And Kirill, mate, no-one is saying anything about you just about a word. One that is considered not sexually offensive, but racially offensive.

(As the poster is learning English no-one, I hope, would take offence. But BECAUSE he is learning English, I think it's better to explain & risk a possible minor embarrassment, now than a possible black eye later on!!Speak to the hand )
Hope123
Posted: Tuesday, July 25, 2017 12:18:41 PM

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Addendum to Romany's post - the title it became is just as bad here in Canada. Our Indigenous people are called the Indigenous or First Nations people. It may now be "Ten Little Soldiers".

The vocabulary is changed and it is good that learners know that - but too bad we can't change history no matter how hard we try.

A smile is a curve that sets everything straight. Phyllis Diller
George Weischadle
Posted: Tuesday, July 25, 2017 2:00:03 PM

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The truly scary thing is, we might write something today that will be deemed politically incorrect tomorrow. Oh dear! Perhaps we should refrain from writing altogether!
Sarrriesfan
Posted: Tuesday, July 25, 2017 4:01:32 PM

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I it might be because we were focused on answering the question, rather than noticing the problem with the book title.

Sometimes you cannot see what's right in front of your face.

I lack the imagination for a witty signature.
Eoin Riedy
Posted: Tuesday, July 25, 2017 6:09:29 PM

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almo 1
Posted: Tuesday, July 25, 2017 6:40:46 PM
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https://en.wikipedia.org/wiki/And_Then_There_Were_None

It was first published in the United Kingdom by the Collins Crime Club on 6 November 1939, as Ten Little Niggers,[3] after the British blackface song, which serves as a major plot point.[4][5] The US edition was not released until December 1939; its American reprints and adaptations were all retitled And Then There Were None, after the last five words in the nursery rhyme "Ten Little Indians".[6]

******

The original title (Ten Little Niggers) still survives in a few foreign-language versions of the novel, such as the Bulgarian title Десет малки негърчета, and was used in other languages for a time, for example in the Dutch publication until the 18th edition of 1994.[citation needed] The title Ten Little Negroes continues to be commonly used in foreign-language versions, for example in Spanish, Greek, Serbian, Romanian,[14] French[15] and Hungarian, as well as a 1987 Russian film adaptation Десять негритят (Desyat Negrityat). In 1999, the Slovak National Theatre staged the play under its original title but changed to A napokon nezostal už nik (And Then There Were None) mid-run.[16]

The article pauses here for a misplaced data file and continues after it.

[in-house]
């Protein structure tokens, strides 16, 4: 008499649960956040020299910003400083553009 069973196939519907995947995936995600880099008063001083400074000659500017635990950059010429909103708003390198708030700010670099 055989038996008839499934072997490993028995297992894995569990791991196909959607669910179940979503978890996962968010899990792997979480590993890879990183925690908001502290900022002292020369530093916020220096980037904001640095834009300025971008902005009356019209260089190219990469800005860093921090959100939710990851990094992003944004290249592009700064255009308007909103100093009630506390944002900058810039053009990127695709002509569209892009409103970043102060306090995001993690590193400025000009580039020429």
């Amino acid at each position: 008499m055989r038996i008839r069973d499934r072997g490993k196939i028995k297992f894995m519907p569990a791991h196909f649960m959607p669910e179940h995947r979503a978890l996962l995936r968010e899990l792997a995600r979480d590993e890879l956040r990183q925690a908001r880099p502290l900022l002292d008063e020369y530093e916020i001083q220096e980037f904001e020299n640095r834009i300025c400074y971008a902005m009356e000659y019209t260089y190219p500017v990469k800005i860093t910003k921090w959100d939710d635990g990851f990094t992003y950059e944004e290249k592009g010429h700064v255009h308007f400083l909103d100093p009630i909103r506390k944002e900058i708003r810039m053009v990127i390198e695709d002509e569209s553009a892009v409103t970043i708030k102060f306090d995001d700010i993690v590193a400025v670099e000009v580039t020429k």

almo 1
Posted: Tuesday, July 25, 2017 7:02:43 PM
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To twist Cleveland's nickname into a slur against American Indians takes a creative mind.


usatoday.com/story/opinion/


**************



Don't bully Chief Wahoo out of existence



www.cleveland.com/opinion/






Kirill Vorobyov
Posted: Wednesday, July 26, 2017 10:09:32 AM

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Oops... I've known the story under this name since was a child, first as a Russian film version, and then reading the Russian translation when I was like 12 or 13, both titled alike...

But if it reads wrong these days, okay - I'll call it differently with my next question :) Thanks for advising me on this.
Are Ten Little Indians good enough? :) It's shorter than the other option.
Romany
Posted: Wednesday, July 26, 2017 11:28:22 AM
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I would have thought so: "Indian" isn't an offensive word. People from France are French, from England are English, and from India are Indian. People's nationalities aren't offensive: just the words some people use to describe that nationality.

In the Playschool my kids went to they'd sing the song that the title of the book is based upon, as "Ten Little Indians" and I've noticed the kids here do too so it has to be OK, I guess.
Харбин Хэйлунцзян 1
Posted: Thursday, July 27, 2017 8:56:44 AM

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Romany wrote:
the word nigger in the original title of this book above - written in another era - is now considered to be the worst word in the American lexicon

Can I say negro? Or this is offensive too?

Hope123 wrote:
Addendum to Romany's post - the title it became is just as bad here in Canada. Our Indigenous people are called the Indigenous or First Nations people. It may now be "Ten Little Soldiers".

No, Hope123! Those were East Indians in the title. :) As I remember "indigenous people" were called Indians and Natives in Winnipeg and I didn't notice anybody meant it to be offensive.

And I wonder if soldiers should take it as an offence. :)

almo 1 wrote:
as well as a 1987 Russian film adaptation Десять негритят (Desyat Negrityat).

https://en.wikipedia.org/wiki/Desyat_Negrityat

In Russian the words 'негр' and 'негритенок' have never been offensive.

აბა ყვავებს ვინ დაიჭერს, კარგო? გალიაში ბულბულები ზიან.
almo 1
Posted: Thursday, July 27, 2017 6:54:16 PM
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www.youtube.com/Can White People Say Nigga??


***************



www.huffingtonpost.com/Nigger vs Nigga by


quote:
In the song ‘Woman’, rapped by Talib Kweli, he states “she went from being called Nigger to Negro to colored to Black to Afro, to African American and right back to Nigga”. His statement shows the racism behind the word “Nigger” and how people of African descent fought to be labeled respectfully, to reflect the beauty of their race, yet ended up going back to the original roots of being called “Nigger”, yet justifying that “Nigga” has an entirely different meaning.
unquote:

******************



genius.com/Niggas vs. Black People by Chris Rock


quote:
Now we've got a lot of things, a lot of racism in the world right now, Who's more racist? Black people or white people? Black people, you know why?

Because we hate black people too! Everything white people don't like about black people, black people REALLY don't like about black people. There's some shit going on with black people right now. There's a civil war going on with black people, and there's two sides, there's black people and there's niggas. The niggas have got to go.
unquote: